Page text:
biodiversity environment species birds plants

If Only There Were a U.S. Census Question About Biodiversity…

Have you ever wondered why some streets in your city or town have more trees than others? Read this post to find out more…

Post Written by Guest Writer Lohitha Madhireddy

If you had to guess why different plants and animals are found in different parts of the world, you might start with rainfall or temperature. You would expect to find polar bears in the North Pole and camels in the desert, in part because those animals’ lifestyles are suited for those environments. In urban areas, landscaping decisions and the availability of parks, water features and even bird feeders play an important role in shaping the diversity of species (i.e. “biodiversity”) you can find in a particular neighborhood. Thus, it is important to understand how economic and social factors, the kinds of things the U.S. Census asks about, shape the environment, because in some areas they might have just as powerful an impact on biodiversity as rainfall or temperature.

I'm Not A Bad Looking Bear After All

Fig. 1. The only time you should expect to see these animals in the same environment is at the zoo! (Photo credit: (left) Christopher Michel via Flickr and (right) pinwheels and popsicles via Flickr).

You may wonder, for example, how might the income level or racial composition of a neighborhood influence its biodiversity. To address this question, researchers in Phoenix examined how residential landscaping affected native bird communities in different neighborhoods. They found that lower income neighborhoods, where the residents also happened to be predominantly Hispanic, had the fewest bird species present, and most of those present were not native desert species. In contrast, native species were more abundant in higher income neighborhoods, which were also predominantly white [1]. Does this mean that income explains patterns of bird diversity in Phoenix? Or do race and ethnicity explain these patterns?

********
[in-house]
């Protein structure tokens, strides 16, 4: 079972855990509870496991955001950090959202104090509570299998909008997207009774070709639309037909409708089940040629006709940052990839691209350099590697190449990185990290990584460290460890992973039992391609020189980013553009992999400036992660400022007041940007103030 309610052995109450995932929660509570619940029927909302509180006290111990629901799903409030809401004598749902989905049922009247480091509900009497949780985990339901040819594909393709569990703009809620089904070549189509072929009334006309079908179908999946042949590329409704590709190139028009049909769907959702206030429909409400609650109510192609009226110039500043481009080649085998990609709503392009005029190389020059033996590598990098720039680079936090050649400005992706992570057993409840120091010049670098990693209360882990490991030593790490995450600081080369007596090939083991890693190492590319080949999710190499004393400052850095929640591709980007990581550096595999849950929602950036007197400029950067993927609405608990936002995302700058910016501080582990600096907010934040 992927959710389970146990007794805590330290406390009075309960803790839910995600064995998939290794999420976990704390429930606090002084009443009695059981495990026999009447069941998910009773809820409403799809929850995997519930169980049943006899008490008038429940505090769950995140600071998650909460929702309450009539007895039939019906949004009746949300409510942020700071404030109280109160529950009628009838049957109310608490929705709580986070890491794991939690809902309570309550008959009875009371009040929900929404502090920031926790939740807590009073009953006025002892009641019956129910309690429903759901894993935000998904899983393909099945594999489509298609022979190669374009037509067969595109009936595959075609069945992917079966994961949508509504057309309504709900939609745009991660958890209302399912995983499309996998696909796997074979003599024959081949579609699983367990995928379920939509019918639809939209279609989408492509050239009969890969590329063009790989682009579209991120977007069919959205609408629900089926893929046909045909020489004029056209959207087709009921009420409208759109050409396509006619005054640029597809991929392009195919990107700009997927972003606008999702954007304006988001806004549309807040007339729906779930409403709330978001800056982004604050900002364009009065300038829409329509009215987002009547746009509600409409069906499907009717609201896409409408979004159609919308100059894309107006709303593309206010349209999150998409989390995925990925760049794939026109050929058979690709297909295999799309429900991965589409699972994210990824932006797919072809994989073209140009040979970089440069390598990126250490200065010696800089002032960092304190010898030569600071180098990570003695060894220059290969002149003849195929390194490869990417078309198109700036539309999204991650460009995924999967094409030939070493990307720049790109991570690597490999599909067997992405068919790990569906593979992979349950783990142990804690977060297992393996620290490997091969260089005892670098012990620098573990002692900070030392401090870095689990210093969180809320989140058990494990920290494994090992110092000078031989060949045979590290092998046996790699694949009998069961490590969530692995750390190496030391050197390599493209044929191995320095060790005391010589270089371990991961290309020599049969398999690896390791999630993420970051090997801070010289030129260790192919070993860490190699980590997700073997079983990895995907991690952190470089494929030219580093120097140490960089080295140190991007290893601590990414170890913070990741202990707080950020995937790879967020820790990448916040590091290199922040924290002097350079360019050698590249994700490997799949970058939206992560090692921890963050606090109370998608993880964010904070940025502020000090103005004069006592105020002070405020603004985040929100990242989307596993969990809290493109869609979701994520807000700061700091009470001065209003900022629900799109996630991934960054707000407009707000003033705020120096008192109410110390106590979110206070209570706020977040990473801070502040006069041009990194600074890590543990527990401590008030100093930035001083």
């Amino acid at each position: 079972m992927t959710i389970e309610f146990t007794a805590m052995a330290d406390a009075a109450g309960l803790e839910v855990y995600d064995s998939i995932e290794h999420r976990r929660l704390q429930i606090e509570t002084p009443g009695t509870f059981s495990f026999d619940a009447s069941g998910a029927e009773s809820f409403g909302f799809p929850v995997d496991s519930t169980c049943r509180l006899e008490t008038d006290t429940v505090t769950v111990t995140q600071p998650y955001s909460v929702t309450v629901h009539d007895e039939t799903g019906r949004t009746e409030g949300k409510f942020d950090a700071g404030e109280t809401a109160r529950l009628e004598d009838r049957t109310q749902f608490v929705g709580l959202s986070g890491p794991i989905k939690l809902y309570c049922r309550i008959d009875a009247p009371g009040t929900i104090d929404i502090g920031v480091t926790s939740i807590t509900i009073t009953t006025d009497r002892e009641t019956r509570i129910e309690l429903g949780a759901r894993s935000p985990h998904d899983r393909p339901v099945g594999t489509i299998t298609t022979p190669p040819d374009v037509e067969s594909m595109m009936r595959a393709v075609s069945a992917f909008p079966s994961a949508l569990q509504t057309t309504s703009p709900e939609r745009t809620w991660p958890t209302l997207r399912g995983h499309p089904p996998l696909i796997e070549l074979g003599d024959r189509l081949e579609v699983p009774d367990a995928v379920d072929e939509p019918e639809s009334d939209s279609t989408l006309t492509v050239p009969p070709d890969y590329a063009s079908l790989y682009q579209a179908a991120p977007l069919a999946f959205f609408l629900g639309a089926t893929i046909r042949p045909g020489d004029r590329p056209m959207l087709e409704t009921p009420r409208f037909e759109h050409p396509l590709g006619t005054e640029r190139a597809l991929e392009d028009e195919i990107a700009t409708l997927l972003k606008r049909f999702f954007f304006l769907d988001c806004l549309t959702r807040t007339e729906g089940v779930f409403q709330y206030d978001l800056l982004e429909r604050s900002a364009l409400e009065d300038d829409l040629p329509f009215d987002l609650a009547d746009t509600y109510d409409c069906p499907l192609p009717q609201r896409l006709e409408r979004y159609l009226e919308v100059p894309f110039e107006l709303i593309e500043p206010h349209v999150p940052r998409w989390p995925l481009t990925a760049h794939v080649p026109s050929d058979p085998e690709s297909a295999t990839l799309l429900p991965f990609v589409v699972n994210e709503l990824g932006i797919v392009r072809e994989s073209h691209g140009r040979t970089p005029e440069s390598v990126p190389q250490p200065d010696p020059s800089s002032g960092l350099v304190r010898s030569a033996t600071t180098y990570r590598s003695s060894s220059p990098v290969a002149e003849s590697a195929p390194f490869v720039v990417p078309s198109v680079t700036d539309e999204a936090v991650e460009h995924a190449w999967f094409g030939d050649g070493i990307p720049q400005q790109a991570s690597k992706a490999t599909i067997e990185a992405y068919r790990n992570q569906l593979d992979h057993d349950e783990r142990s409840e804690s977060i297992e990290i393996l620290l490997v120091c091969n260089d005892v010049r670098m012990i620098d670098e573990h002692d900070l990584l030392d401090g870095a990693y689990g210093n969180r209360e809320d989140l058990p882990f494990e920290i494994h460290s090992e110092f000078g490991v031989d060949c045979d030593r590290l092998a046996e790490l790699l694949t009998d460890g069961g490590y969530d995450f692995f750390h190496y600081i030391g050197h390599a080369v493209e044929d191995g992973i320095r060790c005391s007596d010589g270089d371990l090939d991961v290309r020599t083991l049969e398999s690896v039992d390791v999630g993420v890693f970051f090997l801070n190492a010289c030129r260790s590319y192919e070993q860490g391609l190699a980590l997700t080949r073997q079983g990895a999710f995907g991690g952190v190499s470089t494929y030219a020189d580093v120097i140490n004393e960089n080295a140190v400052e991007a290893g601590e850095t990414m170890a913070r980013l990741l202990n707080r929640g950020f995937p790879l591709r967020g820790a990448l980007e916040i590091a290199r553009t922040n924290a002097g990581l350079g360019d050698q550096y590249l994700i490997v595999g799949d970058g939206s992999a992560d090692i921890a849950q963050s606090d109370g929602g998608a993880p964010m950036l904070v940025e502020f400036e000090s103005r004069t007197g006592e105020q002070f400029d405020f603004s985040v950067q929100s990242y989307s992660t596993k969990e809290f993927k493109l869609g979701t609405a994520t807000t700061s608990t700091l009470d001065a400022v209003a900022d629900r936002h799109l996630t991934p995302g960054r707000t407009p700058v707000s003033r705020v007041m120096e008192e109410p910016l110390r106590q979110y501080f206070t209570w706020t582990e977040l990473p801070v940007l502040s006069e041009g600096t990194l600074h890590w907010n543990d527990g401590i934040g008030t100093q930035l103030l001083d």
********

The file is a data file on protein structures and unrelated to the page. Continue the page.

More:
Acorn Woodpecker

Fig. 2. Wouldn’t it be fun to see this native Arizona bird in your backyard? (Photo credit: Andy Reago & Chrissy McClarren via Flickr).

In theory, with more income you can fertilize your lawn, put up bird feeders, or pressure your city council to plant more trees on your street, all of which can affect biodiversity. Some researchers have called the effect of higher income on biodiversity the “luxury effect” [2, 3]. While the luxury effect may be useful in explaining why lower income neighborhoods in Phoenix had lower bird diversity, it doesn’t explain how race or ethnicity might also have an effect on biodiversity.

The Phoenix study was not the only one to show that predominantly non-white neighborhoods had less bird diversity. A study in Chicago also showed that low- to mid-income Hispanic communities and low-income African American communities had lower levels of bird diversity compared with higher income areas with greater racial and ethnic diversity [4]. However, when taking a closer look, researchers found that compared to Hispanic communities, African American communities had lower income but higher bird diversity.